A few days after he allegedly kissed in the mouth a female player without consent, it has been announced that "(Luis) Rubiales (...) faces an investigation that could end in sexual aggression charges from Spanish prosecutors".

The kiss happened in Australia but it is going to be prosecuted in Spain, which leaves me wondering what rules apply when deciding where should a crime be prosecuted.

The question is both general ("how is decided in which country a crime will be tried") but I'm also interested in how the general rules apply to this particular example.

Some facts about this case:

  • The alleged crime or misdemeanour happened in Australia, after the final of the female FIFA World Cup.
  • Both the offender and the victim were Spanish, and they were in Australia acting as part of a Spanish organisation (the Spanish Football Federation).
  • As far as I know, nobody has filed any complaint in Australia and no prosecution has been started in Australia.
  • Some people (but still not the victim) have filed complaints in Spain.
  • It seems actually easier to do the trial in Spain because offender, victim and relevant witnesses are likely to be in Spain, and material evidence (the video recording) is available everywhere.

Then my questions are:

  • What are the rules to decide in which country a criminal case is tried and how do these rules apply for this example be tried in Spain?
  • Could the defendant challenge the competence of the Spanish courts by alleging that the case could only be tried in Australia?
  • 2
    Many countries reserve the right to prosecute their own citizens if the host country does not. This is especialy true for countries, that in the past, did not extradite their own citizens. Commented Aug 29, 2023 at 14:53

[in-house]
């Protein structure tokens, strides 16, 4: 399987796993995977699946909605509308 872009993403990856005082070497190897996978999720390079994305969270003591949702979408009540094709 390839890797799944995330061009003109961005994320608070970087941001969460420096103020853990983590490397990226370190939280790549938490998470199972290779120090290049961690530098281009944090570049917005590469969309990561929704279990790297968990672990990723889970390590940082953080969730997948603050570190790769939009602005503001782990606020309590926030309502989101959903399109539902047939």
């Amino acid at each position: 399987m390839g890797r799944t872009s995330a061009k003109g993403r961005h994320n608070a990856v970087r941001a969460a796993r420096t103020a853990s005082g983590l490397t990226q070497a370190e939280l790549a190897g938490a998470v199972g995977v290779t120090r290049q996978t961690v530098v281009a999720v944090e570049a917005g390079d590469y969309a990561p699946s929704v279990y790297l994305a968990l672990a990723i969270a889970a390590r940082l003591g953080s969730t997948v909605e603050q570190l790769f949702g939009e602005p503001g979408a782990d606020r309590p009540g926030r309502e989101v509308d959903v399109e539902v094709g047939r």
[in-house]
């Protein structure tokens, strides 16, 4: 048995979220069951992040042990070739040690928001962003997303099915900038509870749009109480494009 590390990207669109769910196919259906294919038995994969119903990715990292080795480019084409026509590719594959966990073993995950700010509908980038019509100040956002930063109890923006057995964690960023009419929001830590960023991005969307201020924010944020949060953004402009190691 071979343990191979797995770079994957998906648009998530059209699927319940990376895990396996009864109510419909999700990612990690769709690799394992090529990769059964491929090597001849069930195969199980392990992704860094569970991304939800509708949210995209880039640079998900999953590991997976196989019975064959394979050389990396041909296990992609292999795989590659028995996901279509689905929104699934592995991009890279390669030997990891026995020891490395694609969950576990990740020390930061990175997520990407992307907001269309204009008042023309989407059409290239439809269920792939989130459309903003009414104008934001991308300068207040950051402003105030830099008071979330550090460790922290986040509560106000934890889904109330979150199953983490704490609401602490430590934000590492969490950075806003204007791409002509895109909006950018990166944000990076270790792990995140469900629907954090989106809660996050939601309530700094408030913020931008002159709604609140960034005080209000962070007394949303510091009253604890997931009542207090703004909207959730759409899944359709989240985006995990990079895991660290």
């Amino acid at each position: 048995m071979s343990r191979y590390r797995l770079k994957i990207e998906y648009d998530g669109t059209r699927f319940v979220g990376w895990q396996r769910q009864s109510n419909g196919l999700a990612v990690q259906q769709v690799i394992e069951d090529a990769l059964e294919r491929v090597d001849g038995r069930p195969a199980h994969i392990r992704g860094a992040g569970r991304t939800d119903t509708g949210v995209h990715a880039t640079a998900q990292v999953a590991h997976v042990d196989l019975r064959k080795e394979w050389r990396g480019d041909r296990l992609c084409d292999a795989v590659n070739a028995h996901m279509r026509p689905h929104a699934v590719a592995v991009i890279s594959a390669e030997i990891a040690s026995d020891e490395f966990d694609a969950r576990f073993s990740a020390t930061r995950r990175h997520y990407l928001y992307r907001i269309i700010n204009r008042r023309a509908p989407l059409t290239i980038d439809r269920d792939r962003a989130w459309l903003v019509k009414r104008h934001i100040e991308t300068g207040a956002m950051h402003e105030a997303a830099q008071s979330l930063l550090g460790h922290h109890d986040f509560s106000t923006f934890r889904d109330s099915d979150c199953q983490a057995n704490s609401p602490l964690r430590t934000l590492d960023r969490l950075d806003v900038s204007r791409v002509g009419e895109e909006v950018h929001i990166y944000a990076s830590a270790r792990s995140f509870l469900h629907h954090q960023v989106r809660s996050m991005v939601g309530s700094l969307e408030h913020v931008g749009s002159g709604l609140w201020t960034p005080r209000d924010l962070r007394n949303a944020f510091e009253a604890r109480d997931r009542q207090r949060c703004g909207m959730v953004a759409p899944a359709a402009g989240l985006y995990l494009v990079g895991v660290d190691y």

• @MarkJohnson ...for instance, France does not extradite its citizens, and it claims a rather extensive jurisdiction against acts committed abroad. (For instance, if a British kills the French ambassador in the UK, is tried in the UK and spends X years in prison in the UK, they can still be tried again in France - the "no double prosecution" guarantee of 113-9 does not apply to 113-10.)
    – KFK
    Commented Aug 30, 2023 at 13:04
  • Is this a prosecution, or is it his employer saying "you are not the right person for this job" and perhaps using a court to remove him?
    – gnasher729
    Commented Nov 14, 2023 at 18:05

1 Answer 1


The question isn't "In which court is this going to be tried?". The question is (for each potential court): "Does this court have jurisdiction over the matter, and does the court deem the case relevant enough to take?"

So to determine whether this case could be tried at a Spanish court, what matters is Spanish law. Different countries vary a lot in how much their laws apply to stuff happening elsewhere. I don't know whether Spanish law explicitly states whether or not it forbids sexual aggression by and/or against its citizens elsewhere, but overall Spain seems to be leaning somewhat towards universal jurisdiction. If its not clear whether Spanish law applies, claiming that it doesn't is certainly a motion to expect from the defenders. The judge would then decide whether or not they claim jusrisdiction here.

At the same time, Australian law quite certainly applies as well. Thus, an Australian prosecutor could decide to bring a case as well. I would expect that they either wouldn't, or that the court would throw the case out arguing that it is a minor matter which is not of great importance to the Australian population, and they couldn't get custody to the perpetrator anyway.

  • 1
    And this being in the workplace (or certainly argued as such) may mean that jurisdiction is in various contracts.
    – Jon Custer
    Commented Aug 29, 2023 at 14:49
  • "Universal jurisdiction" means that a country claims the right to prosecute a given crime regardless of where it happened and who was involved. (The typical use case is piracy: you caught a guy of unknown nationality in international waters, and you want to hang him, and nobody cares because he’s in your custody so it’s your problem.) I do not think that is the right term to use here, where Spain claims jurisdiction over an act where both the perpetrator and victim are Spanish citizens (and not over all sexual assaults anywhere).
    – KFK
    Commented Aug 30, 2023 at 12:55

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